nephew Donald Mann (Robin) of
Sanderson; great-nieces Jennifer
Jasonek, Lacey Green and Ashley
Green; great-nephews Christopher
and Richard Mann.
A service will be held February
16 at 11:00 am at Christian Fellow-
ship Temple with Revs. David and
Timmy Thomas officiating. Burial
will be at Oak Grove Cemeter-y.
The family received visitors on
February 15 from 5-9 pm at Guerry
Funeral Home of Macclenny.

St. Peters Anglican Fellowship
Minnesota Ave. Macclenny, Fla.
Sunday School 9:00 am
Sunday Service 10:00 am

First Baptist Church
I of Sanderson
CQ C 229 5.. Sanderson FL
Sunday School 10 am
Sun. Morning Worship 11 am
Sun. Evening Worship 6 pm
Wed. Eve. Bible Study 7 pm
Pastor Bob Christmas

Jesus: The Way, The Truth and The Life
Sunday School 10:00 A.M. Sunday Evening Worship 6:00 P.M.
Sunday Morning Worship 11:00 A.M. Wed. Eve. Worship 7:30 P.M.
Pastor Rev. Shannon Conner
North 6th Street Macclenny. 259-3500

23-A to Lauramore Rd. & Fairgrounds Rd.
Sunday School 9:45 am
Sunday AM Worship 11:00 am
Sunday PM Services 6:00 pm
Wednesday Night Prayer Meeting 7:00 pm
Pastor J.C. Lauramore Welcomes All

Marion Walls

dies February 11
Marion Mizell Walls of Sander-
son died February 11, 2006 at
Trinity Community Hospital in
Jasper, Fla. She was a longtime
resident of Jasper in Hamilton
County prior to relocating to
Sanderson in 2005. Mrs. Walls'
was a former member of Mt. Mo-
riah Missionary Baptist Church,
but her membership was recently
transferred to, St. Johns Baptist
Church in Sanderson.
She was predeceased by parents
Jessie and Johnnfie Lee Mizell and
brother Ralph Mizell. Survivors
include husband David Walls; son
David Jr.. (Evangeline); daughters
Shirrell Faye Walls of Jackson-
ville, Cynthia Mitchell (Franklin)
of Hinesville, Ga., Debra Watson
(John) of Lawrenceville, N.J., and
Marion Walls of Jacksonville;-
eight grandchildren and three great
grandchildren; sisters Mertis Shep-
herd of Lake City, Catherine Ante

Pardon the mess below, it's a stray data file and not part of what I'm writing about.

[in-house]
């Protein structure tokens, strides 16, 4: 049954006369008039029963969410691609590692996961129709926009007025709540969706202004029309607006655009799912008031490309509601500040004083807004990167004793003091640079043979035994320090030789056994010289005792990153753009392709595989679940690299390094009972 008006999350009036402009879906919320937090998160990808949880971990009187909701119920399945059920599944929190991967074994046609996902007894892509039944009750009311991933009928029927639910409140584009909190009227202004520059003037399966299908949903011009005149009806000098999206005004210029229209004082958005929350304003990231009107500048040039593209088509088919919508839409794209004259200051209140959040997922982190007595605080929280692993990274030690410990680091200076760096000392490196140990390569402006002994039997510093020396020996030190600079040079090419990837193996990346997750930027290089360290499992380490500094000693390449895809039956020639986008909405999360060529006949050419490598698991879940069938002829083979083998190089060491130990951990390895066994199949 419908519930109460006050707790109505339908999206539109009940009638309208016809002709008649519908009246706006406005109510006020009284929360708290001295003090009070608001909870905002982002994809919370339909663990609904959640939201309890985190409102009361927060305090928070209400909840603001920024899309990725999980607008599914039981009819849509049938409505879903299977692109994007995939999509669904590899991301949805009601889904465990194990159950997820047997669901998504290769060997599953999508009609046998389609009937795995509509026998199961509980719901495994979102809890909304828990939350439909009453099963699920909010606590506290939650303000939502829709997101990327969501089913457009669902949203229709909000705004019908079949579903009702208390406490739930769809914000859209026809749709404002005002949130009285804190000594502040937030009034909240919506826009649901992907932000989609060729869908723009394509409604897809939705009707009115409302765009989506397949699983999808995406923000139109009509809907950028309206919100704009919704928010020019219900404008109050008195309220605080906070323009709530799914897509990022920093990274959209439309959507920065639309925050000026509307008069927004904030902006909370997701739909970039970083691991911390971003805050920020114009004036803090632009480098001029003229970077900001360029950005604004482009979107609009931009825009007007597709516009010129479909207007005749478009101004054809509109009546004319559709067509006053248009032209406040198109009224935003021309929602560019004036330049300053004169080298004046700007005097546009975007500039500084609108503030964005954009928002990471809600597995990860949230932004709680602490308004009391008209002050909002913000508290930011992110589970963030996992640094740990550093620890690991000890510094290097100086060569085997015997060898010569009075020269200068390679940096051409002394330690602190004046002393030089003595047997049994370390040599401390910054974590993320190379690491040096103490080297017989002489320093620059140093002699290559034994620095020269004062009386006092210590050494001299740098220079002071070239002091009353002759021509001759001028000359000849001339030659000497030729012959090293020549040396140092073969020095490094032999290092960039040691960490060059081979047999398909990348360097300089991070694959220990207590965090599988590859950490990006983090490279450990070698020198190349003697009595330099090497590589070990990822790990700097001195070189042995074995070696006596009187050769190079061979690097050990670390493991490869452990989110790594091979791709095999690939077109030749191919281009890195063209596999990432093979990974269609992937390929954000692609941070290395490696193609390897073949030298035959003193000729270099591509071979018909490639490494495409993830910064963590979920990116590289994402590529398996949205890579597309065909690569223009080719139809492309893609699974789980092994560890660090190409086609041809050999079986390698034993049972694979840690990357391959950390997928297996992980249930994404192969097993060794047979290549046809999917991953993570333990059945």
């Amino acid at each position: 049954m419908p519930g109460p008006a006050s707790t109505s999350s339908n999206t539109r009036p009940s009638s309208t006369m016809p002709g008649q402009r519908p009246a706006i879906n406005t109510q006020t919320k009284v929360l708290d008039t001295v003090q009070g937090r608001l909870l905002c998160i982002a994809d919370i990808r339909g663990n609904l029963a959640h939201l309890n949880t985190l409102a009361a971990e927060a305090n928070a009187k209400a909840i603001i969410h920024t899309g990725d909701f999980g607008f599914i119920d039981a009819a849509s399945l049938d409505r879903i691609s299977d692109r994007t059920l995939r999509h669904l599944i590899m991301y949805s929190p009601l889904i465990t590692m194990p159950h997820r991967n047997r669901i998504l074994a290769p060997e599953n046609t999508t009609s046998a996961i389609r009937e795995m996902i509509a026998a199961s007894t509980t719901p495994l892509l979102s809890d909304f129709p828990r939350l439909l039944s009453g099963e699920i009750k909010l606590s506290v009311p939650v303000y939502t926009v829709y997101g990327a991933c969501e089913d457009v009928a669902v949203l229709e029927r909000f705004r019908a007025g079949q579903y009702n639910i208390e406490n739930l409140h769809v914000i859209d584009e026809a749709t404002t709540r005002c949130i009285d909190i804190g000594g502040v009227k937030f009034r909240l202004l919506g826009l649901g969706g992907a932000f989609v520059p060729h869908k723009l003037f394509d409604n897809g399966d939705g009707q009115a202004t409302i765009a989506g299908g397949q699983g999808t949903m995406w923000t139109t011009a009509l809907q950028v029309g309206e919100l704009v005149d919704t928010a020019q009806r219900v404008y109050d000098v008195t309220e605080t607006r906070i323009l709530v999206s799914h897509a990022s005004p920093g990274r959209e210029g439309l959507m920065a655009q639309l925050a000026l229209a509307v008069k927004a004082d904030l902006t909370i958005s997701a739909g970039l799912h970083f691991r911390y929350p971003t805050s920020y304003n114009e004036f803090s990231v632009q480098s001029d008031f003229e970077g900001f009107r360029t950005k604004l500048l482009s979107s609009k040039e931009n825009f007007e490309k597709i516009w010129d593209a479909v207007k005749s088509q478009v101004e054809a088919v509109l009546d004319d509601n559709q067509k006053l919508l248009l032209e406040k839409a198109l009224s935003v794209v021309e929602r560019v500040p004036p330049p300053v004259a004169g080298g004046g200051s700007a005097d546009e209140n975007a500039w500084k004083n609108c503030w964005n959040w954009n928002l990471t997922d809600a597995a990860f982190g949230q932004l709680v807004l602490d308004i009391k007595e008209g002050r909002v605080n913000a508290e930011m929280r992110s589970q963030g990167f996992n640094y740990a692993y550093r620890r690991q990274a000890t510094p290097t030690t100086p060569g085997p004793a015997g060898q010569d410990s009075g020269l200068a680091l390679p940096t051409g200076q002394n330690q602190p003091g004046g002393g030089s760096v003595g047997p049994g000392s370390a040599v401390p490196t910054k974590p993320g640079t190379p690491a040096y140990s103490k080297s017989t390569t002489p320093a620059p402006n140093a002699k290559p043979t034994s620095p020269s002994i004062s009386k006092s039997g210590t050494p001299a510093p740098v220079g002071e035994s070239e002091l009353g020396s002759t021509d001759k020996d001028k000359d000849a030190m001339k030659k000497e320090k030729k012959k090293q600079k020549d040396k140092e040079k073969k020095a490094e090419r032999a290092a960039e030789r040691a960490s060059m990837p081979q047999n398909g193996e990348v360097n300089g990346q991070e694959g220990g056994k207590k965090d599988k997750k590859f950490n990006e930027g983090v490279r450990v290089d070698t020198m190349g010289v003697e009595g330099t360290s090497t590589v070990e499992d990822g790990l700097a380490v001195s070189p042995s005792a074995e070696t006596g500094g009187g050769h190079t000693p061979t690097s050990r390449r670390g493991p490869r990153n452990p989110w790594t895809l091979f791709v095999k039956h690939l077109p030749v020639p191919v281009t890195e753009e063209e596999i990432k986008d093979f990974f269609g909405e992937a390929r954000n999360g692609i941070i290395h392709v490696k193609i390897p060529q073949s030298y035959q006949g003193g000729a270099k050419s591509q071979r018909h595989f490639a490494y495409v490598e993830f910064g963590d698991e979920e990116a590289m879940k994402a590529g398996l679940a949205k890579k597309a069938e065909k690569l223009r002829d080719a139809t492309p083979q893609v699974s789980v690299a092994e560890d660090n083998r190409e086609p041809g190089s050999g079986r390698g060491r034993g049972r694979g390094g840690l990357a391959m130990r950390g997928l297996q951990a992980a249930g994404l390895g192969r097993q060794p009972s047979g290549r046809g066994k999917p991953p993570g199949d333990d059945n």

(Eddie) of Houston, Tex.; brothers
Mack Mizell (Susie) and Rudolph
Mizell (Rona) of Lake City.
A service is planned for Febru-
ary 18 at 2:00 pm in her church.
Mizell's Funeral Home in Lake
City was in charge of arrange-

ma Wilkinson

dies February 12
Ina Mae Sarrells Wilkinson, 78,
of Macclenny died February 12,
2006. She was a native of Gadsden
County, Florida and mo' cd to
Jacksonville at an early age. Mrs.
Wilkinson retired from Columbia
County Public Schools and moved
to MtLL-clIni) five years ago. She
will be remembered as a lo% ing
and caring person and as the great-
est mother in the world.
Mrs. Wilkinson was prede-
ceased by husband Robert V.
Wilkinson in 1987 and son Jake
"Ronnie" Lyons earlier this month.
Survivors include, daughters
Martha Minton and Shirley Yates;
sons George H. Lyons and William
Gary Cook; sister Ina Lee Steph-
ens; brothers J.C. Sarrells and Earl
G. Sarrells; seven grandchildren
and one great grand child.
A r'."ri,': washed Fehriury. 15
at Corey-Kerlin Funeral Home of
Jacksonville with Pastor Paul Hale
officiating. Interment followed at
Restlawn Memorial Park.

Marzell Williams

dies February 12
Marzell Moore Williams, 59, of
Macclenny died February 12, 2006
at St. Vincent's Medical Center in
Jacksonville after a brief illness.
Mrs. Williams was born in Len-
nox, Ga., and lived most of her life
in Baker County. She was an LPN
at Macclenny Nursing and Reha-
bilitation Center.
She was predeceased by parents
John L. 'and Rhoda Mae Moore,
brother.Braxton "Bud" Moore.
Survivors include daughters Trena
Rhoden, Michelle Mobley, Miran-
da Williams of Macclenny and
Stacy Almanza of Jesup, Ga.; son
Gaylen Williams of Sanderson;
sisters Christine Riggins of Palat-
ka, Mattie Conner of Lake City
and Anita Wilkerson of Raiford;
11 grandchildren and three great-
A service will be held February
16 at 1:00 pm at Archer Funeral
Home of Lake Butler with Revs.
Shannon Conner and Darrell Wil-